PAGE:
In operation, the layer of foam 10 moves from left to right in the arrangement shown in the drawings. The foam 10 is held under longitudinal tension by rollers 16 and 18 as a first solution or liquid is sprayed onto the foam from head 24. This first solution contains a curative. The second solution is sprayed atop the first solution. The second solution includes a polymer reactive with the curative in the first solution. For example, the first solution may be an aqueous solution of an organic amine and the second solution a polyester urethane containing functional groups such as hydroxyl which are of complementary reactivity with the amine. The solutions are both applied at room temperature or slightly above, viz, 70° F.-100° F., first and second solutions are each applied at a rate to provide about 5-20 mils thickness on the foam. The solutions are sprayed on since I have found that roller application causes premature reaction of the curative or polymer. One significant advantage of this invention is that the solutions can be sprayed onto the foam, the vinyl or other skin sheet applied, and then held at about 60° F.-100° F. for many hours without any significant curing occurring. The spraying in booth 20 prevents the contamination of areas around work stations by toxic and/or noxious fumes which are, in many cases, no longer permissible under applicable statutes. The pinch roller 18 presses the skin sheet 28 against the foam 10, wetting the back side of sheet 28 with the wet solutions. However, the pressure applied must be less than would push or force the solutions deeply into or through the foam 10 since I have observed that excessive pressure at this point will result in cured polymer being eventually formed within the pores of the foam, yielding a hardened or stiffened foam layer which lacks some of the flexibility and resilient desired in high quality upholstery. It is critical to this invention that the solution bearing the curative be sprayed on first followed by the polymer. I have found that otherwise, the first solution will wet the surface of the skin sheet, resulting in little or poor bonding. While not bound by any theory, it is believed that the pressure of the curative under the polymer causes the curative to be forced or to migrate through the polymer during curing, and that this results in superior laminating and embossing.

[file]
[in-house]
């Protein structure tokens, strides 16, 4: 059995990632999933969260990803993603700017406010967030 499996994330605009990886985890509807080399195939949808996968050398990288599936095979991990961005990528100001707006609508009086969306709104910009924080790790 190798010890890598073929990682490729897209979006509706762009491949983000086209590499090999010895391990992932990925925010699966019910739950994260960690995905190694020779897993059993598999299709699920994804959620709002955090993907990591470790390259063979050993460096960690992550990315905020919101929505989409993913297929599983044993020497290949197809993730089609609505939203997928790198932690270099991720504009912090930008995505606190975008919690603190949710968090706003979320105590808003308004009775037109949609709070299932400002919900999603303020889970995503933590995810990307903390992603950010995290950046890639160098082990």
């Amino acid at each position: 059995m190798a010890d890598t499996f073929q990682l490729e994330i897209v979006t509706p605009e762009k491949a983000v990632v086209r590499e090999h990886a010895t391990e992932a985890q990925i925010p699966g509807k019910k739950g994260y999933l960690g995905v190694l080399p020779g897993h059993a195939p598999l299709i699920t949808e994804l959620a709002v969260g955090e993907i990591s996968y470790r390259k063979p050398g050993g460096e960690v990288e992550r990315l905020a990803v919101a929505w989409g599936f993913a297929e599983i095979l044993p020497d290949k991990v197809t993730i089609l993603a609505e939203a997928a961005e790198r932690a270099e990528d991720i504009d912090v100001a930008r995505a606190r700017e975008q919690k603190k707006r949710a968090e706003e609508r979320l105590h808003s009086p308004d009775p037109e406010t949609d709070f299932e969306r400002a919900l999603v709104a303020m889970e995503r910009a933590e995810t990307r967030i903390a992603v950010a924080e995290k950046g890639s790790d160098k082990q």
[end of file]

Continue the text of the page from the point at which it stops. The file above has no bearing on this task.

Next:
The curing and bonding operation is carried out in hydraulic press 32. The press has upper and lower platens 34 and 36. The upper platen 34 carries laminating die 38 having embossing projections 40 and trimming knife 42. The stop block 44 acts to limit the downward movement of upper platen 34 so that die 38 is held slightly above and away from the lower platen 36 when the upper platen 34 is in its lower-most position, as shown at the right side of FIG. 2. The platens 34 and 36 are heated to a temperature which activates the cure of the curative and polymer. Preferably, the first solution containing the curative contains water or some other valatile solvent which is evolved under the heat of the lower platen 36 so that the gases are more or less trapped within the laminate, generating a pressure which assures good bonding of the foam to the skin sheet. In other words, the laminating occurs, not by mechanical pressure, but under the vapor pressure of the evolved gases from the first and second solutions at the temperatures generated by the lower platen 36. The embossing at projection 40 occurs, of course, under the mechanically applied pressure of the projections 40 approaching but not quite touching the face of lower platen 36.
The conveyor 14 has a stop-start operation so that a length of the uncured but assembly composite is advanced into the press 32. The conveyor 14 then stops while the press cures the polymer. This requires from about 30 seconds to several minutes. The knife 42 scores or partially severs the laminate formed within the press 32 so that when the press opens, the laminate can be torn off and used, while the conveyor advances the next length of the composite into the press 32 for curing and so on.
The invention also includes the novel die and press comprising the upper and lower platens 34 and 36, the upper platen 34 carrying a laminating die 38 having embossing projections 40 and trimming knife 42; the improvement wherein the leading edges of projections 40 are provided with a resilient, yielding material 46 which gives slightly as it approaches the lower platen, allowing the cutting edge of knife 42 to score or slit the work piece while applying embossing pressure to said work piece. The material 46 allows the knife edge to approach gradually so that the knife edge does not bang against the lower platen, resulting in its destruction or at least, shortened life. Thus, the non-yielding part of the embossing projections is slightly shorter in length than the knife edge, while the non-yield part plus the yielding edge of the embossing projections is slightly longer (when there is no compression force being applied) in length than the knife edge.
The present invention is applicable to low density plastic foams and skin sheet materials which have been previously used in the manufacture of upholstery and the like. Since these materials, per se, are already familiar to those skilled in the art, they need not be discussed in extenso in this patent.
Many variations in this invention will occur to those skilled in the art. Accordingly, this invention is limited only by the scope of the appended claims.
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|U.S. Classification||156/209, 428/159, 156/315, 156/219|
|International Classification||B29C59/02, B32B38/04, B32B38/06, B29C65/02|
|Cooperative Classification||B29C66/71, B29C65/18, B29C66/7394, B29C66/8322, B29C66/727, B29C66/83411, B32B2305/022, Y10T156/1039, B29C66/436, Y10T156/1023, Y10T428/24504, B29C59/026, B32B38/06|
|European Classification||B29C66/436, B29C65/02, B32B38/06, B29C59/02L|